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Cubans can now check in as guests at beach resorts, creating a boom for local tourism.
VARADERO, Cuba — This massive resort complex may be unfamiliar to most Americans, but to legions of European and Canadian vacationers, it is the Cuba of travel brochures: white sand beaches, turquoise waters and all-inclusive discount getaways. With more than 50 hotels and counting, it has grown into one of the largest tourism destinations in the Caribbean.
U.S. travel restrictions have kept Americans out of Varadero’s resorts, and until last year, ordinary Cubans couldn’t stay at them, either. While Cuban workers poured the drinks and fluffed the pillows, a so-called “tourism apartheid” system banned Cubans from checking in as guests. But after Raul Castro officially took over Cuba’s presidency from his older brother last year, he put an end to the widely resented policy, and opened the communist island’s resorts to any Cuban of means.
Given that the average wage on the island is less than $20 a month, the change was largely considered a symbolic one at the time. But this summer, something unusual has been happening up and down the beach at Varadero. The hotels are filling with cash-wielding locals.
Every morning in front of Havana’s stately Capitolio, a caravan of air-conditioned tour buses arrives to pick up Cubans who have purchased discount package deals to Varadero’s all-inclusive resorts. For less than $200 per person, they can get a week-long stay that includes transportation, lodging at a three or four-star resort, and a plastic wristband entitling them to as much food and alcohol as they can consume. In a country accustomed to rationing and other austerity measures, that’s a ticket to fantasyland.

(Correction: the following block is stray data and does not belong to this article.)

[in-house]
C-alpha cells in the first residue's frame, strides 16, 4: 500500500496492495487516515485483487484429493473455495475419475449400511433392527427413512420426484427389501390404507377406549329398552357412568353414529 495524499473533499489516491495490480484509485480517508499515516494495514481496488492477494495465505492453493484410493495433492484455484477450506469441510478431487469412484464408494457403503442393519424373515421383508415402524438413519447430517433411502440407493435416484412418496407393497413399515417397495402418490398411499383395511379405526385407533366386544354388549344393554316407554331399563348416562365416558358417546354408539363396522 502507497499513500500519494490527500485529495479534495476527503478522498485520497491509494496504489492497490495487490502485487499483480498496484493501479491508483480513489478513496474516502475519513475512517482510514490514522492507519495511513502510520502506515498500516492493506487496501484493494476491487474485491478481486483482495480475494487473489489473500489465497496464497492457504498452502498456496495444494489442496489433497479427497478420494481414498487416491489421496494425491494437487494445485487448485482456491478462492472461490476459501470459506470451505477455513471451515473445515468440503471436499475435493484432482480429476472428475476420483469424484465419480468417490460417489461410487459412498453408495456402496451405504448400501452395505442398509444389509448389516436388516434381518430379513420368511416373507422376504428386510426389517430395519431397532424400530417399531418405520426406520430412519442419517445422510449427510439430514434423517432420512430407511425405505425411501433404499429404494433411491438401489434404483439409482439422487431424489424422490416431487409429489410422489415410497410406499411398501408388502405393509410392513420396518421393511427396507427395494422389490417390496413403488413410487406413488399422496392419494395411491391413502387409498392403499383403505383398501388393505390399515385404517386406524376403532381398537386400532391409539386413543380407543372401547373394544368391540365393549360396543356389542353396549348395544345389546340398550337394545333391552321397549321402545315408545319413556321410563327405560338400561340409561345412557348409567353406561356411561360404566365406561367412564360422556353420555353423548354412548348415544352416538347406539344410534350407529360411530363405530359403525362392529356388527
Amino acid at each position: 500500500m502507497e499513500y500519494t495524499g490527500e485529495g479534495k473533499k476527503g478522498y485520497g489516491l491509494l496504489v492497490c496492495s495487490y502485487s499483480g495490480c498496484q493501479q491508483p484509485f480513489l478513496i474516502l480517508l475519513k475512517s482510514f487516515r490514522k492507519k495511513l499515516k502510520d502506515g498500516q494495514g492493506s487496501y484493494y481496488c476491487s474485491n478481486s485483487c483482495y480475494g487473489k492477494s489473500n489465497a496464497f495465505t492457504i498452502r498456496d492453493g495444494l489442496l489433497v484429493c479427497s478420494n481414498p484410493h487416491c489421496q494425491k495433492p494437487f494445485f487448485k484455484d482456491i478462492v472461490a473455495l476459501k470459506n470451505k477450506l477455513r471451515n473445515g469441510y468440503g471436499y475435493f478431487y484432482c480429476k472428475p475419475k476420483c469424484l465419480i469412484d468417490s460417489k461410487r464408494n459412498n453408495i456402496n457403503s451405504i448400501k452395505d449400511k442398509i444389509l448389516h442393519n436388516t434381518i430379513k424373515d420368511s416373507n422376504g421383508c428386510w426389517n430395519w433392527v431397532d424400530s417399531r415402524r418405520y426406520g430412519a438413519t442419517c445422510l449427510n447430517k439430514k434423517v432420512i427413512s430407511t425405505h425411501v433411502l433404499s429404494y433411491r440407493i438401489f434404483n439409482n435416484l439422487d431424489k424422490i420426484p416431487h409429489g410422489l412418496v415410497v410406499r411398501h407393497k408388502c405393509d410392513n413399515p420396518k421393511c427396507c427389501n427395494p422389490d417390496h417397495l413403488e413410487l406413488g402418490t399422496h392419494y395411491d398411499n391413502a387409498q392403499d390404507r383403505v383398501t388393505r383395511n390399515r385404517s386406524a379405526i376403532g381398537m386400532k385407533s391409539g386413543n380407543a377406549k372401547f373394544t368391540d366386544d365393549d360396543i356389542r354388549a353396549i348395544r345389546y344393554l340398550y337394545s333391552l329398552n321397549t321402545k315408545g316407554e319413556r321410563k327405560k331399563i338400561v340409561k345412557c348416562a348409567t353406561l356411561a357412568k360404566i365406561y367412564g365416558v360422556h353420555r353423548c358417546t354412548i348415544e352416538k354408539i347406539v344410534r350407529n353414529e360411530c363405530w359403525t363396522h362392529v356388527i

One employee of a state-run tourism company said his agency was sending 400 Cubans to Varadero each day, creating a surge in business during what is ordinarily the low season for international tourism. Many of Varadero’s upper-end facilities are still full of foreigners, but the more affordable resorts have been jammed with Cubans all summer.
“I’m having a great time,” said Erick Llanio, a Havana resident sitting poolside with his family at a resort called Cuatro Palmas. The all-you-can-eat buffets were especially novel to him.
“A lot of foreigners who come here may be used to it, but in my case, it’s the first time,” said Llanio. “So I see things and say ‘What’s that? What’s this? This is tasty!’ Foreigners say they don’t like the food, but I’m like ‘This is great!’”
The sudden arrival of so many Cubans can be a challenge for hotel managers, and there have been some accounts of pilfering from hotel rooms and decimated buffet tables. While foreign tourists tend to prefer reading and lounging quietly in the sun, Cuban beachgoers often like loud music — using their vacation time to party, not to relax.